Village 10. The Hands Off Waltz Blind Cupid I Pan's Prank I Smitten in Error
Village 12. The Even Handed Landler Bitter Sweet I The Owl's Lament I The Nightingale'sJoy
Country 3. The Little Landler Weathervane off the Gable / Storkneston the Chimney I Dovecote in the Steeple
Town 4. The Grand Illusion Imagining Home / Begetting Parents / Suckling on Nostalgia
Town 9. The Alexandrina Waltz Creeping Upstairs / Assembly Aflight I Breather on the Balcony
Court 4. Two Steps to Hell Lamplight Wonderland I Ballroom Blur I Open the Widows
(extracted from Lost Dances of Earthly Delights, Volume 1 - Winter 6)
I Wonder as I Wander
This carol was collected in Murphy, North Carolina in July 1933 by John Jacob Niles (1892-1980), a leading American folksong collector, who, it is said, paid a young travelling evangelist Annie Morgan 25c an hour to sing it until he had memorised it. Niles published it in his 1934 Songs of the Hill-Folk. It is often referred to as a traditional Appalachian carol, but just how far back it goes is not clear. Some believe it was only a generation old when collected. Its questioning pensiveness and gentle free speech lilt give it, nevertheless, a certain timeless quality. Copyright in Australia is claimed by Warmer/Chappell Music and with their permission the full text and tune have been reproduced in The Christmas Carol Dance Book. The first stanza only is offered here to inform the dance instructions, and should not be reproduced without copyright permission.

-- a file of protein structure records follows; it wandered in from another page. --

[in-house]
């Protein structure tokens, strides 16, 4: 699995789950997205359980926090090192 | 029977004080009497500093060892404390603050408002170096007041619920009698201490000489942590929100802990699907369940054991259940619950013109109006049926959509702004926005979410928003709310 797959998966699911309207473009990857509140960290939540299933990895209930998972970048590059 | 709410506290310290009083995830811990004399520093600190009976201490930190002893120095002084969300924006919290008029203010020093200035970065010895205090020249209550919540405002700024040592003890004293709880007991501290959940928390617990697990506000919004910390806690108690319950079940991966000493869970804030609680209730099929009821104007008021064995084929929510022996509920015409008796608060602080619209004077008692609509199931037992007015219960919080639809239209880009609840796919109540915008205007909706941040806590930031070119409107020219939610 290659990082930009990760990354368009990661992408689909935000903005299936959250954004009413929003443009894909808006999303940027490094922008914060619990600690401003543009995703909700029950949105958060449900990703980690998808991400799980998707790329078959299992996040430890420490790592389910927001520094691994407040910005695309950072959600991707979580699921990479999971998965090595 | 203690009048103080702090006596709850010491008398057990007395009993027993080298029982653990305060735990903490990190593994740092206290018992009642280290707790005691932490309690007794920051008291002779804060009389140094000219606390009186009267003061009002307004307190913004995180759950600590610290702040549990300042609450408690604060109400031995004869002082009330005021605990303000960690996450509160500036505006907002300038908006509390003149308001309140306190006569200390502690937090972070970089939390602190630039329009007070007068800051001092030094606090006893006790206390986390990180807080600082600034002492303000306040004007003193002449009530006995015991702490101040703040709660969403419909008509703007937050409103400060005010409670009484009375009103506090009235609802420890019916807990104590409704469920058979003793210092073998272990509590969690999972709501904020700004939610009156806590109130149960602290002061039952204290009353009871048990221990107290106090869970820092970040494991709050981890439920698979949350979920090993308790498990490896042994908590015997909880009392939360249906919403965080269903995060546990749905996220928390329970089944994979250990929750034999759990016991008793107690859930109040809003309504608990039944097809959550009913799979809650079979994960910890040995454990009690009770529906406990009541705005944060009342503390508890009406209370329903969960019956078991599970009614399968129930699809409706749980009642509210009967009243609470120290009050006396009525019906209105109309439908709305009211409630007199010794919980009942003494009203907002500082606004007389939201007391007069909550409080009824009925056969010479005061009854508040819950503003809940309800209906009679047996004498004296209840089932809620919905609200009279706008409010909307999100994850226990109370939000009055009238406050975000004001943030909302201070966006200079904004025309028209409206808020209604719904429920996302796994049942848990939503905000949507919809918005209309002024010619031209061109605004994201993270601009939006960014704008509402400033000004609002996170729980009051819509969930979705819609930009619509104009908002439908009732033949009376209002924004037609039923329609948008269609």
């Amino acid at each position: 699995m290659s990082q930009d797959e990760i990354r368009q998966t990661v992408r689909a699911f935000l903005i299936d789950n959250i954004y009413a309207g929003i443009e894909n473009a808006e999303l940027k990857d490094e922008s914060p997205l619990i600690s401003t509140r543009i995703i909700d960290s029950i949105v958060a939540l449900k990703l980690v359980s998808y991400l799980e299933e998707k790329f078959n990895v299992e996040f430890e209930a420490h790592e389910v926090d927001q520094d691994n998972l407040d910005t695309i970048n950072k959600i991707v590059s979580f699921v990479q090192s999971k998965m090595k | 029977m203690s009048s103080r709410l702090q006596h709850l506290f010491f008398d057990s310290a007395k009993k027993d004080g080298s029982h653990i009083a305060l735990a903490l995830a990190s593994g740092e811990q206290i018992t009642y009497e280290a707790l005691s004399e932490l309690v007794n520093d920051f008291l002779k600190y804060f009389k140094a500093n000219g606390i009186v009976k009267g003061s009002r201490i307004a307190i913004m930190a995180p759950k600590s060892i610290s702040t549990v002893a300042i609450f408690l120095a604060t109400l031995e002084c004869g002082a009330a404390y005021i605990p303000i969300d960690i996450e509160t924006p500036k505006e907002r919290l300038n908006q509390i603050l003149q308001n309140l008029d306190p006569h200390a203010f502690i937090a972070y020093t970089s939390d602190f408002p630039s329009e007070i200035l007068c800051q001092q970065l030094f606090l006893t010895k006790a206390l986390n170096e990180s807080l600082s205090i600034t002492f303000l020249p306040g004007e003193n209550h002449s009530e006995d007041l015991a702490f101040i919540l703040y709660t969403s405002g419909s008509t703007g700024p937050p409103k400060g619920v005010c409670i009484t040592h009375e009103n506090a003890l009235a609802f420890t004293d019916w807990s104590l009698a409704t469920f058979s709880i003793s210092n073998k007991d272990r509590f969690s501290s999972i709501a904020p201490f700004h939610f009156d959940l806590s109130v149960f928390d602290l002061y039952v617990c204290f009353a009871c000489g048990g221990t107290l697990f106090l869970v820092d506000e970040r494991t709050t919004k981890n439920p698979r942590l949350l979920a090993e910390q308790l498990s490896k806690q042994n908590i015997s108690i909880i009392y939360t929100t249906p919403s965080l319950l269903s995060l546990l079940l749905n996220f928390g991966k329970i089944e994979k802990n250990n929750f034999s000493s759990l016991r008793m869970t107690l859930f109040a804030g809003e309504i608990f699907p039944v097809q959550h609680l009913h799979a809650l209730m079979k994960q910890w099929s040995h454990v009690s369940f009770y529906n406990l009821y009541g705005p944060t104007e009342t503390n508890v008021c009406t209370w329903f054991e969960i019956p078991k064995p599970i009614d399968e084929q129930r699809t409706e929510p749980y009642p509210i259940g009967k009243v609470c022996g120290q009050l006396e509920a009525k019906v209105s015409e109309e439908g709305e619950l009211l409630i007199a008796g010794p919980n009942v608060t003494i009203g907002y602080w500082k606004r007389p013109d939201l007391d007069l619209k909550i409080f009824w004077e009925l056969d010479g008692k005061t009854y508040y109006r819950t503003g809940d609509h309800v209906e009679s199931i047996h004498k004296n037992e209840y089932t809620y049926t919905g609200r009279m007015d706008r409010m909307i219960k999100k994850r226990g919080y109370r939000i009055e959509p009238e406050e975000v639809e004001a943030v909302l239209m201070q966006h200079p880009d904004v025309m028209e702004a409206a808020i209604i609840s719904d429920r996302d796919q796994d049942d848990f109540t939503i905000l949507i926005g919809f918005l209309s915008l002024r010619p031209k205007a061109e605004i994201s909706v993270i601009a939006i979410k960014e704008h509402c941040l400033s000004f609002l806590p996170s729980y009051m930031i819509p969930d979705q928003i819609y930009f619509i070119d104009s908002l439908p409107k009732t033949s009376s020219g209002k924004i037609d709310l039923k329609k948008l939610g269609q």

To match the A part of this 'open air' carol is a very expansive almost wandering figure. Worked into the B part is the central feature of the beautiful waltz Lloyd Shaw learnt from a young Russian immigrant to the U.S. and included as 'The Tamara Waltz' in his 1948 classic The Round Dance Book. The hesitation towards the end of the tune is matched in the dance by a hesitation before taking 2hs with partner and turning or progressing on to a new partner. The dance leader may wish to make a game of switching between the two possible versions - at the hesitation inviting dancers to say 'hello' and stay with partner or say 'good-bye' and progress on. To make the face-to-face hesitation even more dramatic, make sure all the preceding figures are danced strictly side-by-side, promenading in A1 both facing forward, and starting and finishing the wheel in A2 and turns in B1 facing in exactly the opposite direction, r.sh. to r.sh.. Once mastered dancers will discover they can actually dance the turn outs in the B part while continuing to wheel.